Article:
I turned up the heat and when the liquid was thinking about boiling, I added the starch and it thickened up. The toaster bell went off. Dinner! I had created some better than average New England clam chowder. We ate. We ate more than we usually eat and it was delicious. A bit heavy. And there’s enough for another meal. I’m not going to do that much cooking for one little meal, after all. But tomorrow night? Frozen pizza. I don’t think my stomach could handle two days in a row of chowder.

We have to make choices, don’t we? Sometimes, the price of something especially yummy is a borborygmus tummy.

Don’t you love that word?

Editorial addition:

I think I’m going to try and find a non-cream-based shrimp bisque. Shrimp is always available frozen and usually pre-cooked and relatively inexpensive. if I can keep the cream out of it, Garry’s gut won’t explode and I won’t feel like a blimp after dinner.

So far, though, all the bisque recipes are as full of cream as the chowder. There’s gotta be another way! More research!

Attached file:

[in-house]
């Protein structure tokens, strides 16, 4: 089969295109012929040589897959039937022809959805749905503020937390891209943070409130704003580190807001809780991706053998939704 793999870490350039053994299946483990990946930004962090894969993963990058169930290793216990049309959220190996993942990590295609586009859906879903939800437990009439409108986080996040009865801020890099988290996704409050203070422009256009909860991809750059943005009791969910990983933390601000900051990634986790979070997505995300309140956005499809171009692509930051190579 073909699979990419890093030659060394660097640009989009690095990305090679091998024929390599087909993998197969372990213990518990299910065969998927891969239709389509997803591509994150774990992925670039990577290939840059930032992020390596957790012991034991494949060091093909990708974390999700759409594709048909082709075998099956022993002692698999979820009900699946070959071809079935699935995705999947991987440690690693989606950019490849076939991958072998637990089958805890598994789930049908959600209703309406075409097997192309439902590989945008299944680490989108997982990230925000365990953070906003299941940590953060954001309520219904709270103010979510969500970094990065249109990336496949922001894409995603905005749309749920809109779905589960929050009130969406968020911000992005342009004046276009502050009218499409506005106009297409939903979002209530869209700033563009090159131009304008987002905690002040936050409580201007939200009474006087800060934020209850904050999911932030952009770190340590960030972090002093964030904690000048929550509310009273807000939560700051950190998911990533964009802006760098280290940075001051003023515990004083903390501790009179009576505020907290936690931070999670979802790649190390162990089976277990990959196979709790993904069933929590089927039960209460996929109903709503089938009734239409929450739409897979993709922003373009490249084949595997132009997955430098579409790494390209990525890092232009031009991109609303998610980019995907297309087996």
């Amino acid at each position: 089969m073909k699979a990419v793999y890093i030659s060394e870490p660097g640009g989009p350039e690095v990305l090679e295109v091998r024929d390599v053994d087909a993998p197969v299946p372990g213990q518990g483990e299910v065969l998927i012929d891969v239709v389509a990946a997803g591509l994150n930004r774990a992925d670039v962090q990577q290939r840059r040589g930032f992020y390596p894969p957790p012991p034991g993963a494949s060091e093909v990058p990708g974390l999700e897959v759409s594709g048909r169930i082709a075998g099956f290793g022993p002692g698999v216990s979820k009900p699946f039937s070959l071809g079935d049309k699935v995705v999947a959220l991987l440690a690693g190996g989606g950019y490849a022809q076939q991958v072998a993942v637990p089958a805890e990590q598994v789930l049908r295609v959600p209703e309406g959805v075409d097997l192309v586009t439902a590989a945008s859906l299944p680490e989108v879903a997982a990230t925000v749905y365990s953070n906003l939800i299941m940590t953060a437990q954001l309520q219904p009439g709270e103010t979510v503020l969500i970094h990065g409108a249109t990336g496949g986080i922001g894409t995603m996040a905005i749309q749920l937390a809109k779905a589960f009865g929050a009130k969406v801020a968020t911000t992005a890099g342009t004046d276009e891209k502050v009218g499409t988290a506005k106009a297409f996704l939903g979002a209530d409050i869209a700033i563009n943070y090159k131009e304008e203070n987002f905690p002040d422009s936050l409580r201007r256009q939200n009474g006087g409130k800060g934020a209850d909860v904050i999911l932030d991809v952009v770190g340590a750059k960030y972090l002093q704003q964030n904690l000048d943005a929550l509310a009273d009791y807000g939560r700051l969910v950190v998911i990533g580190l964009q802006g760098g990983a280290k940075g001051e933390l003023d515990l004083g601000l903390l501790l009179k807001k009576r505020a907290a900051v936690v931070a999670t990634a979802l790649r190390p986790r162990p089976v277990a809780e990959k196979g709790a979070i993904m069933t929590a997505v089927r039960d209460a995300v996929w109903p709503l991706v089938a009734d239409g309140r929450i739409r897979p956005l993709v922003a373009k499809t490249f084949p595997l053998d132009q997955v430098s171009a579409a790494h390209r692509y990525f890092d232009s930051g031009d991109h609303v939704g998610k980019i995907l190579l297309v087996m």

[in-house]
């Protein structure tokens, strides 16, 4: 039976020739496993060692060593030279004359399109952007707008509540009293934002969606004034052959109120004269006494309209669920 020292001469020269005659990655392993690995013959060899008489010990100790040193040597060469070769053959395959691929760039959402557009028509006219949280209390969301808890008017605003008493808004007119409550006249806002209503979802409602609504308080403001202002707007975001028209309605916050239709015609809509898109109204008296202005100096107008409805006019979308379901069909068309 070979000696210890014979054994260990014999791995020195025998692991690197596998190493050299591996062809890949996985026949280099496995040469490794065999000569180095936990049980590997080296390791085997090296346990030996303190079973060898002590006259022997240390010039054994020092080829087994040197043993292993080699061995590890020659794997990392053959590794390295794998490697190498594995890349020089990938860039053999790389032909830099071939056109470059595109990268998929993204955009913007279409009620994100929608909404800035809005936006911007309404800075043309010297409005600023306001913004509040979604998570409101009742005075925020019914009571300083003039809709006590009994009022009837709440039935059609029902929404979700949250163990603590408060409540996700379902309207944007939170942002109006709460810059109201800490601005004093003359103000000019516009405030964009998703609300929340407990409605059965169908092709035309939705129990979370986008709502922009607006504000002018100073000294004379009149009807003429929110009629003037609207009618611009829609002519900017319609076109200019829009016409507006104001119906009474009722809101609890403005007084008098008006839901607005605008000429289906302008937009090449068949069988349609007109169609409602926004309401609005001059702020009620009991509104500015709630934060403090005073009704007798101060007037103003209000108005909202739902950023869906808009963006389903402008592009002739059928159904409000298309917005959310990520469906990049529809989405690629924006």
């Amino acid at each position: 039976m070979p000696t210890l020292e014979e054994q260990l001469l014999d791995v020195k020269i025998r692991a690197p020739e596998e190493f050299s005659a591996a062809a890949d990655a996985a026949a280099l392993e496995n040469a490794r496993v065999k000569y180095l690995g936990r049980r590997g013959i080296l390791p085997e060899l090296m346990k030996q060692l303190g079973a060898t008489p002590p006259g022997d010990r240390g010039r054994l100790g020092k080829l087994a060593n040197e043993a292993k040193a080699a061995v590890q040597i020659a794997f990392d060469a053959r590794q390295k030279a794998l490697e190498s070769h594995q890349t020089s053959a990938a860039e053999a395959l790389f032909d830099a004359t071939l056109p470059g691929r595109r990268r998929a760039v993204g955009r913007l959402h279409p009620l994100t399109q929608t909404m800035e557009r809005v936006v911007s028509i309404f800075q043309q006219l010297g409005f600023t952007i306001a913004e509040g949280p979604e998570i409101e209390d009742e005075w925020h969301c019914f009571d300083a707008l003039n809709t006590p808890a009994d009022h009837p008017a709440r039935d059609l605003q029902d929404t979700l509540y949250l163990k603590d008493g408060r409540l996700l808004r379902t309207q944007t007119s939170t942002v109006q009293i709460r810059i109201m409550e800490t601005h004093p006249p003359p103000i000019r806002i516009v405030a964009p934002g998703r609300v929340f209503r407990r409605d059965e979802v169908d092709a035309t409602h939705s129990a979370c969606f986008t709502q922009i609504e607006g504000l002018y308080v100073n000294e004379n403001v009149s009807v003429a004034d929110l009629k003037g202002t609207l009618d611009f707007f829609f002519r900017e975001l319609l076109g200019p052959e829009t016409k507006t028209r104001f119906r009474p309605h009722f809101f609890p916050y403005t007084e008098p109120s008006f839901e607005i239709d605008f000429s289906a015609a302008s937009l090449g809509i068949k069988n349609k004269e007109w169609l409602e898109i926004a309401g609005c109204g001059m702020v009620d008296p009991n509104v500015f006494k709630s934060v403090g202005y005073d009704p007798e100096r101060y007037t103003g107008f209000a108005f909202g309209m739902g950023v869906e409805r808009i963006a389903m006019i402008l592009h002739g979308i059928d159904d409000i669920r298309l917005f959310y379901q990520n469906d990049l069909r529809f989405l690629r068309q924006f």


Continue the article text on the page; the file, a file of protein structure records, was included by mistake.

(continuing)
Categories: Food, humor, Photography, Recipes

Tags: , , , , , ,

34 replies

  1. That sounds a lot like my recipe except I use buttermilk instead of cream. Also the za’atar is a nice touch. I’ll have to try that. I agree that the tin clams tend to taste tinny.


  2. I love good clam chowder, and this sounds good. However, I do not like fish chowder because I spend more time trying to figure out what they put in it than I do eating it. And, a home cooked dinner with leftover for another night is always a winner. 🙂


    • It’s the richness that’s a problem here. And Garry’s problem with lactose, which is mild, but it’s still there. Also, it’s a lot of work, though the results are worth it. I’d have to come up with a much lower fat version, too. Maybe if I try it again, I’ll see what can be reduced. This was delicious, but a bit lethal.